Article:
By David Sachs

 

The European Commission plans to delay tariffs on certain electric vehicles exported between the European Union and the U.K. by three years, aligning with the interests of carmakers.

A measure that imposes 10% tariff on electric vehicles with too many parts made outside of the EU or the U.K. was set to start on Jan. 1. The Commission has submitted its proposal seeking a delay to the Council of the European Union, which is expected to make a final decision Wednesday.

The tariff plan was meant to spur the development of Europe's battery industry and shift reliance on battery and other electrification technology away from China and other parts of Asia.

The EU's car industry group, the European Automobile Manufacturers' Association, lobbied for the delay, saying tariffs would cost the industry 4.3 billion euros ($4.64 billion) over three years. The UK is its top export location, said the group, known as ACEA. It welcomed the Commission's proposal and urged the council to approve it.

"This is vital to ensure the well-being of not only EU [battery-electric vehicle] manufacturing, but also of the whole European battery value chain," said Sigrid de Vries, ACEA's director general.

Industry lobbyists from the UK also backed the proposal. "Such an extension would avoid damaging tariffs on the very vehicles we need consumers to buy, allow UK and EU manufacturers to compete with the rest of the world and, crucially, give the European battery industry time to catch up," said Mike Hawes, head of the Society of Motor Manufacturers and Traders.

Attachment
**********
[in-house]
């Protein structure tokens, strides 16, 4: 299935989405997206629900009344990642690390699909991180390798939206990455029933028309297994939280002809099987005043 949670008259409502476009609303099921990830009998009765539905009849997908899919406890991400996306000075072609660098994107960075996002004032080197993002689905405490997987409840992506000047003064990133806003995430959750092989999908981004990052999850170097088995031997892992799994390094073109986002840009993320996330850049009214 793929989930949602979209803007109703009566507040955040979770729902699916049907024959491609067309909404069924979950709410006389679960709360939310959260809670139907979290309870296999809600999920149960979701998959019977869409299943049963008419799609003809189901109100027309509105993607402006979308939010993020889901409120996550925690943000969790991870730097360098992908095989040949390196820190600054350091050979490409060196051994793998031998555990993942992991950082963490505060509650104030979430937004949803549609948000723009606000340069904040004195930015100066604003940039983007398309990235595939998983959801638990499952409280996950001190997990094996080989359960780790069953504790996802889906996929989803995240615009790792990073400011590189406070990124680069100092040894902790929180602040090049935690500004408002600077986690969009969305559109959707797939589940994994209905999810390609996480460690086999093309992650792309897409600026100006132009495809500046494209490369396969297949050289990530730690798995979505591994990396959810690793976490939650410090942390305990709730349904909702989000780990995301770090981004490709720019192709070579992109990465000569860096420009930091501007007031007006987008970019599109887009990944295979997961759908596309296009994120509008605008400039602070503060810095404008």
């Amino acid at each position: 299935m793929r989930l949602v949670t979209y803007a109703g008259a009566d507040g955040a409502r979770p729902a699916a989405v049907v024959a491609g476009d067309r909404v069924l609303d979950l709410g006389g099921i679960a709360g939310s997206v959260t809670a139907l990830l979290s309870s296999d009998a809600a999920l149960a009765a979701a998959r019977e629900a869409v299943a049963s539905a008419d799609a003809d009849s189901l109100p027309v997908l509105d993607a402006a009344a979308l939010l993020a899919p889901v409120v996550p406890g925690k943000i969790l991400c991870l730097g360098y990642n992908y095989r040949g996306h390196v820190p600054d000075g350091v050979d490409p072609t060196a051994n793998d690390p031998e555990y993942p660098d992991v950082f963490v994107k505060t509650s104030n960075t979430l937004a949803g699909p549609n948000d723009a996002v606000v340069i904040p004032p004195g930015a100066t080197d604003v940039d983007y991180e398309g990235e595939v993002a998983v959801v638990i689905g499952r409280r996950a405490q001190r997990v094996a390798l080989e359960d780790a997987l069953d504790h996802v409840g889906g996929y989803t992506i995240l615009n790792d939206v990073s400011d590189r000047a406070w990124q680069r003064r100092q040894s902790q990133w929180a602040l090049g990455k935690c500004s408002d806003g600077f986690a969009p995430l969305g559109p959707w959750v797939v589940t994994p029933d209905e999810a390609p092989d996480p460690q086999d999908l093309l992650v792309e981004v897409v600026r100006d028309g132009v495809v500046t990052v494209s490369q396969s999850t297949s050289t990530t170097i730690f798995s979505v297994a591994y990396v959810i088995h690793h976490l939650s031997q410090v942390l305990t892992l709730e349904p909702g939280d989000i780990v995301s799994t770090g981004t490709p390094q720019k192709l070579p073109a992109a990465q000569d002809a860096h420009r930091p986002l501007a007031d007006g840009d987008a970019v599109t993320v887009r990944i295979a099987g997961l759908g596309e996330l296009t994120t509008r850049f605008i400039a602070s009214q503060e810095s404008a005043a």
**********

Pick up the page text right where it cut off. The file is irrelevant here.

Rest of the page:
The EU said the extension is a "one-off" deal and that the revised rules include a clause making another extension illegal.

The Commission also announced up to EUR3 billion in incentives for the EU battery-manufacturing sector.

"It supports the competitiveness of our industry and protects jobs in the EU," said Maros Sefcovic, vice president of the European Commission.

Shares in Europe's major carmakers rose Wednesday. At 1404 GMT, Volkswagen shares were up 4.6%, Renault shares traded 4.2% higher, and Stellantis shares were up 2.7%. Mercedes-Benz shares traded 1.6% higher while BMW stock was up 1.2%.

 

Write to David Sachs at david.sachs@wsj.com

 

(END) Dow Jones Newswires

December 06, 2023 10:07 ET (15:07 GMT)

Copyright (c) 2023 Dow Jones & Company, Inc.
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